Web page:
Feeds:
Posts
Comments

Posts Tagged ‘blog’

Carrie: Your Wayward Guide to Cool Jobs

Carrie: Your Wayward Guide to Cool Jobs

Howdy folks, and welcome back to “My Cool Job” which has been on hiatus for some months now.

It’s funny how many times I have mentioned this blog to people in the last few months…and yet it is only in the last few days that I’ve come to realize:

a) How long it’s been since I posted anything, and how much I miss the fun of finding my interviewees and learning more about them;

b) How much I miss my WordPress pals:  for a while now I’ve spent more time in ‘real life’ than online, but it seems that I need the creative outlet that this blog provides and the awesome interactions that come from it.  Having a few of you peeps on Facebook just doesn’t seem to satisfy so I’ll humbly ask you to let me back into the blogosphere; and

c) I’ve committed a faux pas of the highest order by wheedling a dear friend into providing an interview, which somehow never got published, and it’s time to make that right!

Hopefully, all of the above will be corrected within the next 24 hours when the secret of what a ‘Usability Tester’ actually does is revealed in detail…

Stay tuned and tell me you missed me.  I have certainly missed all of you!

Advertisements

Read Full Post »

rock-the-vote

According to my research, the 2008 election had the highest voter turnout as a percentage of the voting age population since 1968.

132,618,580 voters arrived at the polls and one of the many, many hardworking people responsible for that historic voter turnout last November was today’s Cool Jobster, Political Organizer Mary McClelland who works for Rock  the Vote.

If you’re looking to turn off your computer and go home at 5pm every night, then working in the field to organize voter registration may not be the Cool Job for you.   However, if you have a passion for politics and think it is especially important to help young people become active in the voting process then you’ll not only enjoy today’s interview — you may just stop by at Rock the Vote and ask what you can do to get involved!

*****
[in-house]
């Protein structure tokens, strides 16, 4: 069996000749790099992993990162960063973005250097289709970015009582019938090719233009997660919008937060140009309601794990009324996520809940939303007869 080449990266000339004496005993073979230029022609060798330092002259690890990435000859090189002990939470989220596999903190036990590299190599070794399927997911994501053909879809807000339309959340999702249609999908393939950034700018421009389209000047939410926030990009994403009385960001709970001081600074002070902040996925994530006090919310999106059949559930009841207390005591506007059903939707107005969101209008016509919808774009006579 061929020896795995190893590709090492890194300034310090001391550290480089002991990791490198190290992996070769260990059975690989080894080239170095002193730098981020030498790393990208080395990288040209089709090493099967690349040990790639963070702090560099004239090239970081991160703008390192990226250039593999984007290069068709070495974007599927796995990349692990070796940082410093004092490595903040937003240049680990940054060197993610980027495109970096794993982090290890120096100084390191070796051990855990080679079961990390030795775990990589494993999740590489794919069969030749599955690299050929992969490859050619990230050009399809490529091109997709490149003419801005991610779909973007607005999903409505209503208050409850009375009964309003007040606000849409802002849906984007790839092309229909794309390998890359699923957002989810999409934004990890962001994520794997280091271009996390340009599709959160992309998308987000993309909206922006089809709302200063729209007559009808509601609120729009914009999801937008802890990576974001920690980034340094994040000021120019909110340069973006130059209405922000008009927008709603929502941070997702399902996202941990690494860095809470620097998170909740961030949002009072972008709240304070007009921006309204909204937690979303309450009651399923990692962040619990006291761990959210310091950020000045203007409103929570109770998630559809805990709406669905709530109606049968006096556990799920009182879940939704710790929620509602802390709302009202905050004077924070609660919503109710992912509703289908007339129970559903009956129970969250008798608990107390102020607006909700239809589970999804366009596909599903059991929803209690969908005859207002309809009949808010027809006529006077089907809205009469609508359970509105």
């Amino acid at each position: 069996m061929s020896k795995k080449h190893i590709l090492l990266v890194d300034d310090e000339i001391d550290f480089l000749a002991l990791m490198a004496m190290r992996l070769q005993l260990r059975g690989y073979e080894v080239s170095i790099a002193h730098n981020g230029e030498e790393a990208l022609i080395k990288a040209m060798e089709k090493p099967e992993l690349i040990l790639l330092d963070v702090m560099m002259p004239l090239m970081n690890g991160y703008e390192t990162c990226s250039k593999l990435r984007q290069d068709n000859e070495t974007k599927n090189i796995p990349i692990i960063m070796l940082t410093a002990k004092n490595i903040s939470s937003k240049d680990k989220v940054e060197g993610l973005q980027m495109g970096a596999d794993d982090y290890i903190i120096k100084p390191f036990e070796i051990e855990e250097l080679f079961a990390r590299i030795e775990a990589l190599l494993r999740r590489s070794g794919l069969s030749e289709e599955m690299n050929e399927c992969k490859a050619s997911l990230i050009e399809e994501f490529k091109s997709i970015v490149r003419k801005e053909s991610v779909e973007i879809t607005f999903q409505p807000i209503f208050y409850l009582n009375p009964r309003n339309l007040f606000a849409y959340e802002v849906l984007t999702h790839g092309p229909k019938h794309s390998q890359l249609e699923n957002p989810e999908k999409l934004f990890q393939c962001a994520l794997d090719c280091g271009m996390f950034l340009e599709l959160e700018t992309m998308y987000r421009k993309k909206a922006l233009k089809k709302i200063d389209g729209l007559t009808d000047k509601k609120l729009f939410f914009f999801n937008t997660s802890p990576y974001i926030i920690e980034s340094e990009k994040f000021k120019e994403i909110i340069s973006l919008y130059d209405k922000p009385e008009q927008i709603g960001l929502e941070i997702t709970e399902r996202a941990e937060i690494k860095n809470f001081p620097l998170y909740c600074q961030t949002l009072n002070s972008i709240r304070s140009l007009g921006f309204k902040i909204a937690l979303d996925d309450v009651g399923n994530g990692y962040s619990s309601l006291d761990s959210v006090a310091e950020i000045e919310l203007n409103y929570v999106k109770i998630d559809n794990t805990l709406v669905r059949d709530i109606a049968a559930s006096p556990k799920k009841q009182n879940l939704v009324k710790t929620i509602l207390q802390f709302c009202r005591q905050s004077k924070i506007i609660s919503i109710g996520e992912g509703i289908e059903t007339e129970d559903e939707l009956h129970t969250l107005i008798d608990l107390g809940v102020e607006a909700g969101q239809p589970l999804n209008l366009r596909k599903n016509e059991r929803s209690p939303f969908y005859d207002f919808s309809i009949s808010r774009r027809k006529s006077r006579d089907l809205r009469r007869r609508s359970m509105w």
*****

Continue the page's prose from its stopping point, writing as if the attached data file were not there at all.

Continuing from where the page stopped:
With a presidential inauguration just days away, the timing couldn’t have been better for a peek  behind the scenes at the type of effort and dedication it took to actually “rock” the vote.    Thanks for being today’s Cool Jobster, Mary!

When people ask you “what do you do?” how do you describe your job?

I work for Rock the Vote which is an organization who’s mission is to engage and build the political power of young people.  We use music, pop culture and new technologies to bring (and keep) them in the process.  My official title is ‘Deputy Political Director for Field Operations’ at Rock the Vote or as I lovingly refer to as the DPDFO (pronounced ‘dipped-fo’) – but rarely use that title as in my tenure here I’ve seen the organization grow from 4 people to 20 in the midst of the insanity that was the ’08 election, so my role and responsibilities shifted constantly.  In my day-to-day I oversee our field operations which means in election years I organize large scale voter registration and get-out-the-vote efforts and work with our volunteer base around the country.  Within that there is a lot of partnership work with other political organizations as well as implementing new technologies in our effort to organize 18-29 year olds in the political process.  Now that the presidential election is over we are shifting our focus to issue advocacy to make sure the issues we care about get implemented.

What are the things about your job that you love?

I love the ability to be creative and implement new ideas – we have to break through the clutter to reach a younger audience and we can’t be boring.  I love thinking about how to use new technologies to politicize people. The partnerships can be hilarious everything from WWE (yes, the wrestlers) to NFL players to actors and musicians.  And of course the added bonus is I get to go to a lot of concerts for ‘work’.  There are worse things than having to go to South by Southwest and having an all-access pass or having the Beastie Boys perform at your Inauguration party.

What are the things about your job that you hate?